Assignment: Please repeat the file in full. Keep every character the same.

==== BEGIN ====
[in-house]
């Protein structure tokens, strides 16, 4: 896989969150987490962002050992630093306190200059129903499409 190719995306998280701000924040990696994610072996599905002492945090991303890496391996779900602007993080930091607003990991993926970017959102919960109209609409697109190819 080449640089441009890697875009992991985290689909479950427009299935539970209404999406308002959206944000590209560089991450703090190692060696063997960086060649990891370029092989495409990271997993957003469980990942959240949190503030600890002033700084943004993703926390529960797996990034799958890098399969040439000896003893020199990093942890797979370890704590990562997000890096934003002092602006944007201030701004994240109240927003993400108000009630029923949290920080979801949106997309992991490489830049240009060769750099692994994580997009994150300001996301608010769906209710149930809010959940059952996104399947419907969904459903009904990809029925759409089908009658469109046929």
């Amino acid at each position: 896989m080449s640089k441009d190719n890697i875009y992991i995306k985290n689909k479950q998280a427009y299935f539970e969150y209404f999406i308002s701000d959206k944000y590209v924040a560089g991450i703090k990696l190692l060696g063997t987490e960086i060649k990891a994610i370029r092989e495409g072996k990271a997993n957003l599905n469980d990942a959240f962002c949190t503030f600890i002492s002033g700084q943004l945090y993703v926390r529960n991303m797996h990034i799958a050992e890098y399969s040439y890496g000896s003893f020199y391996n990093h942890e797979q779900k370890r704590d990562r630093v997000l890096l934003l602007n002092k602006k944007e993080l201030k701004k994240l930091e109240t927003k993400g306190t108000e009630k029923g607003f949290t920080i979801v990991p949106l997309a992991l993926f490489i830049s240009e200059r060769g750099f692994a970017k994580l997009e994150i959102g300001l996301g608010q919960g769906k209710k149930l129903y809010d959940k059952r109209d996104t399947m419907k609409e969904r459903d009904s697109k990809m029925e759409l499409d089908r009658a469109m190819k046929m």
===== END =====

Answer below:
[in-house]
């Protein structure tokens, strides 16, 4: 896989969150987490962002050992630093306190200059129903499409 190719995306998280701000924040990696994610072996599905002492945090991303890496391996779900602007993080930091607003990991993926970017959102919960109209609409697109190819 080449640089441009890697875009992991985290689909479950427009299935539970209404999406308002959206944000590209560089991450703090190692060696063997960086060649990891370029092989495409990271997993957003469980990942959240949190503030600890002033700084943004993703926390529960797996990034799958890098399969040439000896003893020199990093942890797979370890704590990562997000890096934003002092602006944007201030701004994240109240927003993400108000009630029923949290920080979801949106997309992991490489830049240009060769750099692994994580997009994150300001996301608010769906209710149930809010959940059952996104399947419907969904459903009904990809029925759409089908009658469109046929």
């Amino acid at each position: 896989m080449s640089k441009d190719n890697i875009y992991i995306k985290n689909k479950q998280a427009y299935f539970e969150y209404f999406i308002s701000d959206k944000y590209v924040a560089g991450i703090k990696l190692l060696g063997t987490e960086i060649k990891a994610i370029r092989e495409g072996k990271a997993n957003l599905n469980d990942a959240f962002c949190t503030f600890i002492s002033g700084q943004l945090y993703v926390r529960n991303m797996h990034i799958a050992e890098y399969s040439y890496g000896s003893f020199y391996n990093h942890e797979q779900k370890r704590d990562r630093v997000l890096l934003l602007n002092k602006k944007e993080l201030k701004k994240l930091e109240t927003k993400g306190t108000e009630k029923g607003f949290t920080i979801v990991p949106l997309a992991l993926f490489i830049s240009e200059r060769g750099f692994a970017k994580l997009e994150i959102g300001l996301g608010q919960g769906k209710k149930l129903y809010d959940k059952r109209d996104t399947m419907k609409e969904r459903d009904s697109k990809m029925e759409l499409d089908r009658a469109m190819k046929m």